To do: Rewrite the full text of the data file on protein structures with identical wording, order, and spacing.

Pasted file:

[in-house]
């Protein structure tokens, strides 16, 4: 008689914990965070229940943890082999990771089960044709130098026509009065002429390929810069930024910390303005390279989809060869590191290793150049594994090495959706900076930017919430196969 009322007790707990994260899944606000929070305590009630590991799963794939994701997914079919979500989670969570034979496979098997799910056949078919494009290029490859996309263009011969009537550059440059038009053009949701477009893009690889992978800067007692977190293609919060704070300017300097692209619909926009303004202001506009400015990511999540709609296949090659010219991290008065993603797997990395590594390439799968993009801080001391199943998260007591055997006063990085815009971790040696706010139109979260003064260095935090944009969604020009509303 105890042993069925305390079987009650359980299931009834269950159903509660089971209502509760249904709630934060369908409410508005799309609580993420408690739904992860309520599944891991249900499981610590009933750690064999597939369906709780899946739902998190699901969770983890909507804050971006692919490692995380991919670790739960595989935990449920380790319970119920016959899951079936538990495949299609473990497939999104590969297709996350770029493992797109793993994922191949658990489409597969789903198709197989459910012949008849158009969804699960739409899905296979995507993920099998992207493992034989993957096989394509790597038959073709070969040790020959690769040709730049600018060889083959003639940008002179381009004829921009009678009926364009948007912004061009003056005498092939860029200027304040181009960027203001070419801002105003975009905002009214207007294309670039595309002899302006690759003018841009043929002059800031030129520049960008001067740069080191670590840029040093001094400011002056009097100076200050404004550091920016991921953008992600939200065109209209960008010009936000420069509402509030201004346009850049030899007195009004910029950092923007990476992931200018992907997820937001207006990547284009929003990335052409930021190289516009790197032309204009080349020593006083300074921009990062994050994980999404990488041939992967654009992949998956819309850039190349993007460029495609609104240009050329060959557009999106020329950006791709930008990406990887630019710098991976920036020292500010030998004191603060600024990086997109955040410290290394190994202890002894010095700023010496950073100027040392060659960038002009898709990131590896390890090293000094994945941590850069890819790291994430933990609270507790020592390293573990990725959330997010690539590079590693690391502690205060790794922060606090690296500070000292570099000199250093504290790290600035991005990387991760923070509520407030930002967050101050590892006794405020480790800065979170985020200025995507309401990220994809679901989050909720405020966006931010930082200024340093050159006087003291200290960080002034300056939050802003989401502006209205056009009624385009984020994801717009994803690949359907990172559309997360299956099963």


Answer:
[in-house]
């Protein structure tokens, strides 16, 4: 008689914990965070229940943890082999990771089960044709130098026509009065002429390929810069930024910390303005390279989809060869590191290793150049594994090495959706900076930017919430196969 009322007790707990994260899944606000929070305590009630590991799963794939994701997914079919979500989670969570034979496979098997799910056949078919494009290029490859996309263009011969009537550059440059038009053009949701477009893009690889992978800067007692977190293609919060704070300017300097692209619909926009303004202001506009400015990511999540709609296949090659010219991290008065993603797997990395590594390439799968993009801080001391199943998260007591055997006063990085815009971790040696706010139109979260003064260095935090944009969604020009509303 105890042993069925305390079987009650359980299931009834269950159903509660089971209502509760249904709630934060369908409410508005799309609580993420408690739904992860309520599944891991249900499981610590009933750690064999597939369906709780899946739902998190699901969770983890909507804050971006692919490692995380991919670790739960595989935990449920380790319970119920016959899951079936538990495949299609473990497939999104590969297709996350770029493992797109793993994922191949658990489409597969789903198709197989459910012949008849158009969804699960739409899905296979995507993920099998992207493992034989993957096989394509790597038959073709070969040790020959690769040709730049600018060889083959003639940008002179381009004829921009009678009926364009948007912004061009003056005498092939860029200027304040181009960027203001070419801002105003975009905002009214207007294309670039595309002899302006690759003018841009043929002059800031030129520049960008001067740069080191670590840029040093001094400011002056009097100076200050404004550091920016991921953008992600939200065109209209960008010009936000420069509402509030201004346009850049030899007195009004910029950092923007990476992931200018992907997820937001207006990547284009929003990335052409930021190289516009790197032309204009080349020593006083300074921009990062994050994980999404990488041939992967654009992949998956819309850039190349993007460029495609609104240009050329060959557009999106020329950006791709930008990406990887630019710098991976920036020292500010030998004191603060600024990086997109955040410290290394190994202890002894010095700023010496950073100027040392060659960038002009898709990131590896390890090293000094994945941590850069890819790291994430933990609270507790020592390293573990990725959330997010690539590079590693690391502690205060790794922060606090690296500070000292570099000199250093504290790290600035991005990387991760923070509520407030930002967050101050590892006794405020480790800065979170985020200025995507309401990220994809679901989050909720405020966006931010930082200024340093050159006087003291200290960080002034300056939050802003989401502006209205056009009624385009984020994801717009994803690949359907990172559309997360299956099963």